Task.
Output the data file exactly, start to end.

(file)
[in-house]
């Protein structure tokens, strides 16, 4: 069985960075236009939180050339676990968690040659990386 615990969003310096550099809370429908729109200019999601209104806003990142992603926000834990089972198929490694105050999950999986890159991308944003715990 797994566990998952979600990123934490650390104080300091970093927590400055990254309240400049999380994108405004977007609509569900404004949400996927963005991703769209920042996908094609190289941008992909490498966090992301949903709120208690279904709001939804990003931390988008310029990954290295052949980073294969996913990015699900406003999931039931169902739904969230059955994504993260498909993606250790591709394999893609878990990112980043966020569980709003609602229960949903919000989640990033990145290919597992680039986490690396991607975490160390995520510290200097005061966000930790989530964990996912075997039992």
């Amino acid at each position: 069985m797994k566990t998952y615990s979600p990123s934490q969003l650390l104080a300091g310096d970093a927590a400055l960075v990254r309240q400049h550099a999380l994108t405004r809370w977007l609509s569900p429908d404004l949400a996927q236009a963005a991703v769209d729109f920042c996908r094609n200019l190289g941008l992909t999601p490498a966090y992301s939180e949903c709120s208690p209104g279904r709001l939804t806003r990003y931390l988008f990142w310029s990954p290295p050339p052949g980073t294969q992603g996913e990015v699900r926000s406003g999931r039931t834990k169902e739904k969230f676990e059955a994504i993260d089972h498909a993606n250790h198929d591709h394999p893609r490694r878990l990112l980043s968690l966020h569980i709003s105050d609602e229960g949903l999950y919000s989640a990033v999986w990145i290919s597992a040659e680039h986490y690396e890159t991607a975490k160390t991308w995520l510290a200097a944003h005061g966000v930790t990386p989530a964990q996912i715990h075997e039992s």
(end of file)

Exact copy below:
[in-house]
């Protein structure tokens, strides 16, 4: 069985960075236009939180050339676990968690040659990386 615990969003310096550099809370429908729109200019999601209104806003990142992603926000834990089972198929490694105050999950999986890159991308944003715990 797994566990998952979600990123934490650390104080300091970093927590400055990254309240400049999380994108405004977007609509569900404004949400996927963005991703769209920042996908094609190289941008992909490498966090992301949903709120208690279904709001939804990003931390988008310029990954290295052949980073294969996913990015699900406003999931039931169902739904969230059955994504993260498909993606250790591709394999893609878990990112980043966020569980709003609602229960949903919000989640990033990145290919597992680039986490690396991607975490160390995520510290200097005061966000930790989530964990996912075997039992």
């Amino acid at each position: 069985m797994k566990t998952y615990s979600p990123s934490q969003l650390l104080a300091g310096d970093a927590a400055l960075v990254r309240q400049h550099a999380l994108t405004r809370w977007l609509s569900p429908d404004l949400a996927q236009a963005a991703v769209d729109f920042c996908r094609n200019l190289g941008l992909t999601p490498a966090y992301s939180e949903c709120s208690p209104g279904r709001l939804t806003r990003y931390l988008f990142w310029s990954p290295p050339p052949g980073t294969q992603g996913e990015v699900r926000s406003g999931r039931t834990k169902e739904k969230f676990e059955a994504i993260d089972h498909a993606n250790h198929d591709h394999p893609r490694r878990l990112l980043s968690l966020h569980i709003s105050d609602e229960g949903l999950y919000s989640a990033v999986w990145i290919s597992a040659e680039h986490y690396e890159t991607a975490k160390t991308w995520l510290a200097a944003h005061g966000v930790t990386p989530a964990q996912i715990h075997e039992s």